Evelynn M. Hammonds H’11
Barbara Gutmann Rosenkrantz Professor of the History of Science, and Professor of African and African American Studies at Harvard University
Professor of Social and Behavioral Sciences, Harvard T.H. Chan School of Public Health, Harvard University
Audre Lorde Visiting Professor of Queer Studies, Spelman College
Years of Service: 2017–2027
Evelynn M. Hammonds is the Barbara Gutmann Rosenkrantz Professor of the History of Science, Professor of African and African American Studies, and Professor of Social and Behavioral Sciences all at Harvard University. She was the first Senior Vice Provost for Faculty Development and Diversity at Harvard (2005-2008). From 2008 to 2013 she served as Dean of Harvard College. She is the former Chair of the Department of the History of Science and current director of the Project on Race & Gender in Science & Medicine at the Hutchins Center for African and African American Research at Harvard. Hammonds is the inaugural Audre Lorde Visiting Professor of Queer Studies at Spelman College (2022-2023).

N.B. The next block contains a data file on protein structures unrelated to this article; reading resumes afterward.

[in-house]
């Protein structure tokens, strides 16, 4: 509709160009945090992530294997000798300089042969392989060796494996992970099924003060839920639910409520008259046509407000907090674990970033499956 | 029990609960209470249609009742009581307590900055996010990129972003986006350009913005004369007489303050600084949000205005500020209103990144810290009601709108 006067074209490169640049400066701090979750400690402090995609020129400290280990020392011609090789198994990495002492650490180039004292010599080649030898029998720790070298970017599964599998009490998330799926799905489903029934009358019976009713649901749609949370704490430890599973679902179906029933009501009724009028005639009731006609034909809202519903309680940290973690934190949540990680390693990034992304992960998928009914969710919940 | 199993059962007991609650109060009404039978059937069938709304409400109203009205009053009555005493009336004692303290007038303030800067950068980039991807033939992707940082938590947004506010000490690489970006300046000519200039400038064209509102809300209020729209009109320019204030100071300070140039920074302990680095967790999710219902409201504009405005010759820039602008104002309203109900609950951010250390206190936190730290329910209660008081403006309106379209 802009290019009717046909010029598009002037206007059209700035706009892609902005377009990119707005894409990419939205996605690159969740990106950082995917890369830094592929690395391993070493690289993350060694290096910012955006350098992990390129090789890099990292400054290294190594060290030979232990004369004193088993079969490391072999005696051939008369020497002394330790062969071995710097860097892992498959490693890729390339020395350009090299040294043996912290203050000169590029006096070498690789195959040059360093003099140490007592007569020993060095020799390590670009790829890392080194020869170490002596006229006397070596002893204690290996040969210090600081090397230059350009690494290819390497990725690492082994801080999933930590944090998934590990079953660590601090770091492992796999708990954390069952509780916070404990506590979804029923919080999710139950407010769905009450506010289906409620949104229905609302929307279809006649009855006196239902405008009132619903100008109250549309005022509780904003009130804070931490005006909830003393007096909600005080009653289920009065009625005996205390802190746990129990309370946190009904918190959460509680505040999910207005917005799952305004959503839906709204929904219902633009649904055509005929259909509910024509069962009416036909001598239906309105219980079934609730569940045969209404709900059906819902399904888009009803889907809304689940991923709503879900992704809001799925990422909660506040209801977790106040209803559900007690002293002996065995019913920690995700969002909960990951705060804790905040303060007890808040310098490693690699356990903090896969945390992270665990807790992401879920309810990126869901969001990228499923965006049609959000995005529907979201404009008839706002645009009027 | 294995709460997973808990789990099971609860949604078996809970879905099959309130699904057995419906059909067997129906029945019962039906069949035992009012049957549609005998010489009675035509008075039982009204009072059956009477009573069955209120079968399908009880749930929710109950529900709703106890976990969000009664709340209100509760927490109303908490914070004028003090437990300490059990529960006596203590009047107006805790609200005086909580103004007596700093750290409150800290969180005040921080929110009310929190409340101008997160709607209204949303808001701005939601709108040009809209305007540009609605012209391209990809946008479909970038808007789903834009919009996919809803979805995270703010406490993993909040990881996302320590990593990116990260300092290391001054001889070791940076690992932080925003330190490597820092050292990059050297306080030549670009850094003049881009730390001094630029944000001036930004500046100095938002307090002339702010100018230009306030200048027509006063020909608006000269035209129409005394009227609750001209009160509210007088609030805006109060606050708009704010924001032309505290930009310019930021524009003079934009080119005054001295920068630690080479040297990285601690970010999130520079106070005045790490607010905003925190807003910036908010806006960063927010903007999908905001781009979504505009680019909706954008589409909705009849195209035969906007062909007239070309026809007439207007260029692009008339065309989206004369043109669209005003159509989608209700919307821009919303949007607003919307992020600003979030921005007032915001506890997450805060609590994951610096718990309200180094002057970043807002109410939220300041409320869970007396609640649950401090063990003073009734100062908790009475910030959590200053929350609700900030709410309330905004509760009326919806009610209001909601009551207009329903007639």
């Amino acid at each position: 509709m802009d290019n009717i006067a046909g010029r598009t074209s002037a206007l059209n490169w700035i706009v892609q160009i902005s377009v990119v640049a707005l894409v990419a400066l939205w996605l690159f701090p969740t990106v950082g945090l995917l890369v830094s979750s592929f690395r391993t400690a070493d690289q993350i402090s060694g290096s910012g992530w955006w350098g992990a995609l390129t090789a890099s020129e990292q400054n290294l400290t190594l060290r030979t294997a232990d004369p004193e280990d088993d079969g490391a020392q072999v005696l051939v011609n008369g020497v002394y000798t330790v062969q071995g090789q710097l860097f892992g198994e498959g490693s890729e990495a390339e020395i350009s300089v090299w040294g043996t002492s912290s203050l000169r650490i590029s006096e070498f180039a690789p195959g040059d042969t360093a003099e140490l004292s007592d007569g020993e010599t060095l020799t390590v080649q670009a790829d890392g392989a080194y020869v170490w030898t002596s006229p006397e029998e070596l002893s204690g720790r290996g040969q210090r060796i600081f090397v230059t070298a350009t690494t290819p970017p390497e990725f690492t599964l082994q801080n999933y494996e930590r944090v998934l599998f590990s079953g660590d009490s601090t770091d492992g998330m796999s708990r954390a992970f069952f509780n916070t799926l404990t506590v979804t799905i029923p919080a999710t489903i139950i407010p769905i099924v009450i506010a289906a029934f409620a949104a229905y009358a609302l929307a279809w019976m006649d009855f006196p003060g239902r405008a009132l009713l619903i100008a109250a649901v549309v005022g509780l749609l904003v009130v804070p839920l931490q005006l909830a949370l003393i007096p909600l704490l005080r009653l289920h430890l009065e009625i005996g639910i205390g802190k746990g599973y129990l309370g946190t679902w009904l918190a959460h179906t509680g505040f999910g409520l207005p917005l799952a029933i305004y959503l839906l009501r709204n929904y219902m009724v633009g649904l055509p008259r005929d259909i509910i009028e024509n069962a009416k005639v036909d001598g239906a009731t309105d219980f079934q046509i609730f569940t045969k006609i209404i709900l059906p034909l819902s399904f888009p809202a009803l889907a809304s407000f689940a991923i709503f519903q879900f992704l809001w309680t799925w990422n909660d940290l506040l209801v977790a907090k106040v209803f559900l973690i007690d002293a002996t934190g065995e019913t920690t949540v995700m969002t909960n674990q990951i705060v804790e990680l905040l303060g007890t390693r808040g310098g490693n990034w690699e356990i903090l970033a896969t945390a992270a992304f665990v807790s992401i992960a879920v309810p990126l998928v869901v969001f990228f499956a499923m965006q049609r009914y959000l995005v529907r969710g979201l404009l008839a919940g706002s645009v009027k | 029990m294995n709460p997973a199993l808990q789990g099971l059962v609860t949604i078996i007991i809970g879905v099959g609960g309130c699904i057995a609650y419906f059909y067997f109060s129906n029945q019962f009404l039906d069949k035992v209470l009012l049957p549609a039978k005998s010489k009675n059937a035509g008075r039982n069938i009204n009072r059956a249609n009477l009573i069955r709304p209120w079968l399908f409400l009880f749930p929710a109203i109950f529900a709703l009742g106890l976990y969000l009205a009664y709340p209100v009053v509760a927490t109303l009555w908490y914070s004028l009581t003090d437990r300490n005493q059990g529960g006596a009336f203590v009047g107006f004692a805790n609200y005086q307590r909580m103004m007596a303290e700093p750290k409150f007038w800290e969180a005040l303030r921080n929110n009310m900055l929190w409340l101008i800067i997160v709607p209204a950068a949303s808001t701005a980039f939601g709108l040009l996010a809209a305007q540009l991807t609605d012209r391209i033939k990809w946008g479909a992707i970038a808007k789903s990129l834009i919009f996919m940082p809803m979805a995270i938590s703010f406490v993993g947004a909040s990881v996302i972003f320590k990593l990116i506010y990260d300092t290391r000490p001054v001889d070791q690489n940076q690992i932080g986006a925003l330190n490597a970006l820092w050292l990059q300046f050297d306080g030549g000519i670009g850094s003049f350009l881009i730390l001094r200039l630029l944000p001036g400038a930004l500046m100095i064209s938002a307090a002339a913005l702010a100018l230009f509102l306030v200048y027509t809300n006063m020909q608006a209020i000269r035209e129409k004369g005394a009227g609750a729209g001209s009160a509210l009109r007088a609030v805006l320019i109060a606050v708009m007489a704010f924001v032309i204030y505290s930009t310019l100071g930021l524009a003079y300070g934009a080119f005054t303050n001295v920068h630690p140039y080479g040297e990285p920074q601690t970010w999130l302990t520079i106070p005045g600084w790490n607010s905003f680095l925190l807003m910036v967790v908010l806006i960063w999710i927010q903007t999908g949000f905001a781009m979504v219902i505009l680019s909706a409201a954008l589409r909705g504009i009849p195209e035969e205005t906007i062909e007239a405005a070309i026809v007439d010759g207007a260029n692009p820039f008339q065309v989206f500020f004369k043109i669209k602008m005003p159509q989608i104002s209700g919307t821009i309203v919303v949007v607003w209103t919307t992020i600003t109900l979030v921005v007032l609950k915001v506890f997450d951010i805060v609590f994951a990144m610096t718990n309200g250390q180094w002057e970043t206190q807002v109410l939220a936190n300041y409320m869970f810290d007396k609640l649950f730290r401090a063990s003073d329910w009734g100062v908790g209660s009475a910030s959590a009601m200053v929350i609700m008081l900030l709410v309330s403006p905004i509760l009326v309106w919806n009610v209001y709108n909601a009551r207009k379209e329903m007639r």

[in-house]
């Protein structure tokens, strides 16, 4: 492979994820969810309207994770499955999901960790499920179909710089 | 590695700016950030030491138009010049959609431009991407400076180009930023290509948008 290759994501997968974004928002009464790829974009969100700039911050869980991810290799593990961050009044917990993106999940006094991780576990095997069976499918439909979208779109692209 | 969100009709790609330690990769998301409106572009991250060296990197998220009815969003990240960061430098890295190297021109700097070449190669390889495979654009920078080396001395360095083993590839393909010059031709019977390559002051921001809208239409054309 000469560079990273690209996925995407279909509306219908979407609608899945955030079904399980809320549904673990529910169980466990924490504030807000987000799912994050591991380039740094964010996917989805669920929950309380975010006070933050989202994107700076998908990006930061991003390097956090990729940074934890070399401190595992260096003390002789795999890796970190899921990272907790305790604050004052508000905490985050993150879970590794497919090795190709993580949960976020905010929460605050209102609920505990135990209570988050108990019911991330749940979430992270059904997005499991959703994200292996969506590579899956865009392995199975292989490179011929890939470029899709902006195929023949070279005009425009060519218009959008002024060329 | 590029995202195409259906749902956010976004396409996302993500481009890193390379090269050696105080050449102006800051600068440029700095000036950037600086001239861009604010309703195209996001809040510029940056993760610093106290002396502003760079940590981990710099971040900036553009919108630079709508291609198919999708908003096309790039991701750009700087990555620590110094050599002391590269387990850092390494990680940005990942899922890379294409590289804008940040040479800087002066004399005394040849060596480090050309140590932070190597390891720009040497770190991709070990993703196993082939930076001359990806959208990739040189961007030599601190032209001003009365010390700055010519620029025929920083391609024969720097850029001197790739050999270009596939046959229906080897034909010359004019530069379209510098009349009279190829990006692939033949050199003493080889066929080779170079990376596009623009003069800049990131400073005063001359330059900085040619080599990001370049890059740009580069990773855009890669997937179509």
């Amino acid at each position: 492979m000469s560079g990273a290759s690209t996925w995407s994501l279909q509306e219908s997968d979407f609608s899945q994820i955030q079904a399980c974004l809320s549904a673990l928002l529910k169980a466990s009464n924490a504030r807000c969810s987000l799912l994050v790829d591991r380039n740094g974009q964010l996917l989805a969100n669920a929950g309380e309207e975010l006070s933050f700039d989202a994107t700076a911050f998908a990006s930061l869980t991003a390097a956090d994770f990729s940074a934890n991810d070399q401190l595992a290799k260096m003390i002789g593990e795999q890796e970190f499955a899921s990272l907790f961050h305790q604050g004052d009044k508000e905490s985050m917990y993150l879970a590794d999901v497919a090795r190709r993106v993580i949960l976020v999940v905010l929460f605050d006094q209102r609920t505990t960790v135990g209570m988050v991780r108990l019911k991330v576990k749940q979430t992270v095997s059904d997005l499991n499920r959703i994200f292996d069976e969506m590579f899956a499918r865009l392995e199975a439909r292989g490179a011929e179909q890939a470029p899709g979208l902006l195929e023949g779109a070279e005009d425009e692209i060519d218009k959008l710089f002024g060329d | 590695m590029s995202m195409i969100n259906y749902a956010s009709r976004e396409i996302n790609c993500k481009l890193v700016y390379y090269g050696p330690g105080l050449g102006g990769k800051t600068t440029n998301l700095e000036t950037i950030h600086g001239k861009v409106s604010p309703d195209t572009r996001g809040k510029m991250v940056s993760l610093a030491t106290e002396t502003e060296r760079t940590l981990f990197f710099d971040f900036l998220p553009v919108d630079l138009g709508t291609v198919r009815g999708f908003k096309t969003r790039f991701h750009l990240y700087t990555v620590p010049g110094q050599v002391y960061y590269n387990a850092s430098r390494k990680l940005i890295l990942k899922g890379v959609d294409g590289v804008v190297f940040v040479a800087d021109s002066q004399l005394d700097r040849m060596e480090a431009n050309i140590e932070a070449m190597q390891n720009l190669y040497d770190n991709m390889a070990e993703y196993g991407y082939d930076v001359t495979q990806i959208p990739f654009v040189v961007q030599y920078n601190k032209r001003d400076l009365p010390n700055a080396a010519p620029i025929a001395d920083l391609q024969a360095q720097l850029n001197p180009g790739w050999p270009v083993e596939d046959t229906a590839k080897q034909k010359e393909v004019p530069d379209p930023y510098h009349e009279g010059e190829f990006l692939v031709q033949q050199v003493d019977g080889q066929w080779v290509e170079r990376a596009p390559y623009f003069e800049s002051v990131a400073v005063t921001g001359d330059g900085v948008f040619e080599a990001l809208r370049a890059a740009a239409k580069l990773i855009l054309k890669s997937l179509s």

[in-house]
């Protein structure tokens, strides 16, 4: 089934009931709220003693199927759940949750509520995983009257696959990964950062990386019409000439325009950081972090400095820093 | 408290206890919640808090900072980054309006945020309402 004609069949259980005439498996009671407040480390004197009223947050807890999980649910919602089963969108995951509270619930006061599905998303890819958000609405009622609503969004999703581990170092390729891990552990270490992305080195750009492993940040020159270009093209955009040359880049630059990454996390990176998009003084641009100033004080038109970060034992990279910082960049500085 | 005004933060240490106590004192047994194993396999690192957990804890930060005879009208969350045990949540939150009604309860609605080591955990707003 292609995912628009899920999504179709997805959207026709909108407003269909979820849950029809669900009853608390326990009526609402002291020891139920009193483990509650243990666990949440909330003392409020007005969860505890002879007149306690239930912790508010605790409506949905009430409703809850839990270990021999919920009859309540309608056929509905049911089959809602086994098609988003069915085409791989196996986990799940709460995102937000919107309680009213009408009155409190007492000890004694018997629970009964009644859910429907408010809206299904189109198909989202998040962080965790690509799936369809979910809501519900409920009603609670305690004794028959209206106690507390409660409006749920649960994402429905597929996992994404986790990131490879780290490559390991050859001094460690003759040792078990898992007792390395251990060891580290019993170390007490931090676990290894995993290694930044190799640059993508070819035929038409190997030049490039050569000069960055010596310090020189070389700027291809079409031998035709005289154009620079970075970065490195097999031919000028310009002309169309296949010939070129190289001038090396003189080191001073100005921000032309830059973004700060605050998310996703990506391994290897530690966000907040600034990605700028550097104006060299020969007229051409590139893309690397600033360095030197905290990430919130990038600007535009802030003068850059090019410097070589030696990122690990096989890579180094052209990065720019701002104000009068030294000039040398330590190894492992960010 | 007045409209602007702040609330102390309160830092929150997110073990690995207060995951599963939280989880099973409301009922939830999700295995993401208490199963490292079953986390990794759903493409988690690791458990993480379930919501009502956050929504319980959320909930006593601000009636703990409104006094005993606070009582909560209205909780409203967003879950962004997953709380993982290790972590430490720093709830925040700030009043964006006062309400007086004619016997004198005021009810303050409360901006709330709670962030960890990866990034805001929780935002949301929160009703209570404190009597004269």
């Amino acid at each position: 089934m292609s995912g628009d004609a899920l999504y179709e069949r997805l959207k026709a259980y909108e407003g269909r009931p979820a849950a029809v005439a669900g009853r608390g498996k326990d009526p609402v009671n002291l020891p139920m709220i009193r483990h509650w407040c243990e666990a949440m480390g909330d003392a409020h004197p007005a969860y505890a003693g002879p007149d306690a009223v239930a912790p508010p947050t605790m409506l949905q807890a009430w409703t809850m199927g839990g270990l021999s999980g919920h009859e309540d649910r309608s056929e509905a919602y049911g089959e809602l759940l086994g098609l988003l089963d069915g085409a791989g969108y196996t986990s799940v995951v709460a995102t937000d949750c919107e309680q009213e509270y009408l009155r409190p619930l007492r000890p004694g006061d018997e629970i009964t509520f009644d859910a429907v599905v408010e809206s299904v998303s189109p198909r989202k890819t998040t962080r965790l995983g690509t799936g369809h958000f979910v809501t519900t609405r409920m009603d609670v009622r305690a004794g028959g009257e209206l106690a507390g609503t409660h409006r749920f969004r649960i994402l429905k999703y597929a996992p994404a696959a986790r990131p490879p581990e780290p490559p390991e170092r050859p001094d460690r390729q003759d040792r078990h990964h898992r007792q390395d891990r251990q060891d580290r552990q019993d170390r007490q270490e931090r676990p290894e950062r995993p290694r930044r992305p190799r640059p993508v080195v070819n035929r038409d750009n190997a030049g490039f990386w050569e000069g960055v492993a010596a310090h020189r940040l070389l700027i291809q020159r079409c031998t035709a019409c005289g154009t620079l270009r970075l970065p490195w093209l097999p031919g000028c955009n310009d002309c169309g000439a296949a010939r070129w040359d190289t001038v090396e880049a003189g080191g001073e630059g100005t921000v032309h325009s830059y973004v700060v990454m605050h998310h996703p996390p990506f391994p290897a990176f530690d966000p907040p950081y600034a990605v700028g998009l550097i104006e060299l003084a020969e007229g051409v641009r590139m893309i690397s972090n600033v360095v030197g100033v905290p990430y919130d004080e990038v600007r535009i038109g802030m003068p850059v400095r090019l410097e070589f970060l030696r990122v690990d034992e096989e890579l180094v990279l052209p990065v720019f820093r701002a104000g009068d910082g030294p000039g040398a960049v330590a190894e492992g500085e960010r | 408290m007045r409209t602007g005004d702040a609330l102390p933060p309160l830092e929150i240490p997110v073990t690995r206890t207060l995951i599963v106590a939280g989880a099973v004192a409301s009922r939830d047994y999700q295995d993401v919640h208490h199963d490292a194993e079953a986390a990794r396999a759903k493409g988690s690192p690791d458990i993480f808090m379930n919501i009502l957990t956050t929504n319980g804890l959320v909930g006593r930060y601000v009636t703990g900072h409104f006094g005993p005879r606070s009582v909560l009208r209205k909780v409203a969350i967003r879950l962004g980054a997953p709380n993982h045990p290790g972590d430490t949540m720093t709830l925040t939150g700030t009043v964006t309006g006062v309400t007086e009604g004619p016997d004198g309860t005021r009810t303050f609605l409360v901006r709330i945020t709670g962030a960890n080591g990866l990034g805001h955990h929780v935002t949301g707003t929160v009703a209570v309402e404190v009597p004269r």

Evelynn’s areas of research include the histories of science, medicine and public health in the United States; race and gender in science studies; feminist theory and African American history. She is the author of Childhood’s Deadly Scourge: The Campaign to Control Diphtheria in New York City, 1880-1930 (1999). She was co-editor with Jennifer M. Shephard and Stephen M. Kosslyn of The Harvard Sampler: Liberal Education for the Twenty-First Century (2011) and with Rebecca Herzig, The Nature of Difference: Sciences of Race in the United States from Jefferson to Genomics (2008; and 2013.) Her current work focuses on the intersection of scientific, medical and socio-political concepts of race in the United States.
Evelynn was named a Fellow of the Association of Women in Science (AWIS) in 2008. She has served on the boards of Spelman College, the Arcus Foundation, the Museum of Science in Boston, and Bates College. She is an elected member of the National Academy of Medicine (NAM) and the American Academy of Arts and Sciences. She holds honorary degrees from Spelman College and Bates College.